Hotel Lobbyists Booking Record

On this here, the first day of the fiscal year and also on the first day of my 37th year on Earth, I thought I would share with the world some statistical information regarding my company’s booking record as I’ve now been in business for sixty-six months.  I’m sure there are questions about where my booking are going.  And in an effort for full disclosure, here goes!

In the five and a half years since I began Hotel Lobbyists, I’ve been able to place nearly a thousand groups total, and in every state except for South Dakota.  Trust that the moment I’m able to close a deal on a hotel in South Dakota I will sound the alarm of excitement so I might claim booking every state in the nation.  And in addition to forty-nine US states, I’ve also booked six foreign countries on a total of three continents – Canada, Ireland, Spain, Israel, Korea and Taiwan.  Hotel Lobbyists is a global enterprise!

In terms of targeted US cities, there’s no question that Washington, DC will always possess the lion’s share of my attention as my clients are still predominantly DC based government or non-profits and inbound groups are exceedingly common.  To date, I’ve booked roughly half of my groups in the District of Columbia, 479 to be exact – and if you add in Arlington, Alexandria and Bethesda, that number is actually 532.  The remaining nine of my top ten destinations are Baltimore (39), San Francisco (24), Atlanta (21), Chicago (21), New Orleans (20), Seattle (19), Denver (17), Portland (12), and San Diego (12).  I thought many would find this data intriguing.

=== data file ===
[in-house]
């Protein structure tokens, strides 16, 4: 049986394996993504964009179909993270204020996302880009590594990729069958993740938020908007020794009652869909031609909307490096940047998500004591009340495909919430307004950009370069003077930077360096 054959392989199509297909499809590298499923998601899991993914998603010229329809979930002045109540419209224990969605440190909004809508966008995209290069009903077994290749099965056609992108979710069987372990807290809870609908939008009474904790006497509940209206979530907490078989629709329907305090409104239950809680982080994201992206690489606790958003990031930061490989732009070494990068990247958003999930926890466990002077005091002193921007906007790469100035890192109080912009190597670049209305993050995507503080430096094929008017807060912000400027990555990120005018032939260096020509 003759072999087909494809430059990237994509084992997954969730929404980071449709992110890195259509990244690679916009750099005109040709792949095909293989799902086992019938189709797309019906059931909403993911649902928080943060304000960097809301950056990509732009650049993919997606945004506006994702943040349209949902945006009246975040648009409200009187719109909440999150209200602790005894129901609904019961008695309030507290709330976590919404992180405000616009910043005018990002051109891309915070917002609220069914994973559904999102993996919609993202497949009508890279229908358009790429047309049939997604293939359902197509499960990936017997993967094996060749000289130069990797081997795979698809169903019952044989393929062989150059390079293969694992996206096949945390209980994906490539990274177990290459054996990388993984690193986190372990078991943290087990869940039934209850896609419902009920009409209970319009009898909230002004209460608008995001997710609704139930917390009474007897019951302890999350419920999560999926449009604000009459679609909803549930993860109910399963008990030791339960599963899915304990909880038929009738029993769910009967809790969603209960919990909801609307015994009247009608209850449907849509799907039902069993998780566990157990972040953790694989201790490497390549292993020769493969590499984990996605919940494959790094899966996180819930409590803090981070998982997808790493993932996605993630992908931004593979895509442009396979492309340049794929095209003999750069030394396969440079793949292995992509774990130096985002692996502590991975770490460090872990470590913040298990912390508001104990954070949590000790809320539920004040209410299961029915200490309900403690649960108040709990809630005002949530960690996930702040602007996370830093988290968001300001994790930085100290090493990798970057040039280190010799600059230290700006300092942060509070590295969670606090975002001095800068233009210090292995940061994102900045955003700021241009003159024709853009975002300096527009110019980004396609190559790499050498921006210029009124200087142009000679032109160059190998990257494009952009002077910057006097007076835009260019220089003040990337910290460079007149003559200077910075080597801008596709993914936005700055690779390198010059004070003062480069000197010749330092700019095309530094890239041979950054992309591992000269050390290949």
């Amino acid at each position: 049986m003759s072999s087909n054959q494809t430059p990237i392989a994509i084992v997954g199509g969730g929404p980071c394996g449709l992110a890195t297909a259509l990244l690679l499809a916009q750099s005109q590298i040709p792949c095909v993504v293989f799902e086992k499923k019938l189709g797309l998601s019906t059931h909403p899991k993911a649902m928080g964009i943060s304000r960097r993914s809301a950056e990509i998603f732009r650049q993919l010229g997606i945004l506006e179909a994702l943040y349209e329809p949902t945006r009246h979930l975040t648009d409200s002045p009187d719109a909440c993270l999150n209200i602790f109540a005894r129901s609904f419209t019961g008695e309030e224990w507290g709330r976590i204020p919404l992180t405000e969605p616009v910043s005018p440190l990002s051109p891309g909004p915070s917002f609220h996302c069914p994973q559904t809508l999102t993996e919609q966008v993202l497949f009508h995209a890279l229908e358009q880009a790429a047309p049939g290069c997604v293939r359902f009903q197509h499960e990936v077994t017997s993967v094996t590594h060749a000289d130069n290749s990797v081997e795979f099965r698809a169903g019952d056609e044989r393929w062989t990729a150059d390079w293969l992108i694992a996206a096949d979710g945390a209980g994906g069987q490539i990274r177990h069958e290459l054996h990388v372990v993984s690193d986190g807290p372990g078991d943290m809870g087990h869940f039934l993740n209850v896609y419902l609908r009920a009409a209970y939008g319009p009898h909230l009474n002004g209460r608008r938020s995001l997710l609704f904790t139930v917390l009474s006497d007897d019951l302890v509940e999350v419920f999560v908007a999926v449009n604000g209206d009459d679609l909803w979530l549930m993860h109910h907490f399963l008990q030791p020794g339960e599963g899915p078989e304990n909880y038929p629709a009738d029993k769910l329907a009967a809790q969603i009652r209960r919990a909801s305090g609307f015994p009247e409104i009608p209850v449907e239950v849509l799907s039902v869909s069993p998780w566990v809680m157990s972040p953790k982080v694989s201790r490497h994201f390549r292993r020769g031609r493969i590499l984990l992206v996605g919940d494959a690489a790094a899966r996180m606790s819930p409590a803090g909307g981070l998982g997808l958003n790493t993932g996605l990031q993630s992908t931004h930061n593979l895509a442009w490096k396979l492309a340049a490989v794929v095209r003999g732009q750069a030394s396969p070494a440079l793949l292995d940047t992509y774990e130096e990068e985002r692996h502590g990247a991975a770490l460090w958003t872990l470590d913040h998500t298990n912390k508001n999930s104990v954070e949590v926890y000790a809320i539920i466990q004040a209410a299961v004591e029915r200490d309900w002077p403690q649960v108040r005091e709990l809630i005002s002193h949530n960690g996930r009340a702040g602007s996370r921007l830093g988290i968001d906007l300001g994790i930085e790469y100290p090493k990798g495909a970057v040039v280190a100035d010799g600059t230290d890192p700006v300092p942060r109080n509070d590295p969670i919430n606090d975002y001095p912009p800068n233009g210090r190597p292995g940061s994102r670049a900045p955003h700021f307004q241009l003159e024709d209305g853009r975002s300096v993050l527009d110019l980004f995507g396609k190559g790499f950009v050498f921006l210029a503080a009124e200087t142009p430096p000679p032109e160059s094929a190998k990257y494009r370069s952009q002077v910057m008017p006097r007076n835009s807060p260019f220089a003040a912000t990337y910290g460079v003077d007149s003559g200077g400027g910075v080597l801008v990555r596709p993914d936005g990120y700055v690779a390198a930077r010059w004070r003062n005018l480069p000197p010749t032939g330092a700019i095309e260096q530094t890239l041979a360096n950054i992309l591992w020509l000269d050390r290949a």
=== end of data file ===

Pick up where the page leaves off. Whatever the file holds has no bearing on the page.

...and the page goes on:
In terms of brand loyalty – it is my job not to play favorites.  That said, I also don’t intentionally spread business out amongst the brands.  It will come as no surprise that my former employer, Kimpton, does get more than their fair share of my smallest groups, but this is almost exclusively because I was booking these very groups at Kimpton Hotels before I left and now I’m continuing to book them in a different capacity.  What’s most interesting is that without deliberately trying to keep things even, things are incredibly even amongst the top national brands.  In five and a half years, I’ve booked 252 groups in Kimpton Hotels.  But because these groups are small, the revenue total is less than that of the next two highest shares.  The remaining major brands booked by number of groups are Hilton (111), Marriott (98), Starwood (78), Hyatt (61), and IHG (60).  I’ve also booked 120 groups at hotels I’d classify as independent.  As far as the smaller brands go, my top shares go to Omni (20), Affinia (18), Loews (17), Historic (16), and Fairmont (13).

This is probably information that hoteliers might like to copy and paste into Delphi, no?

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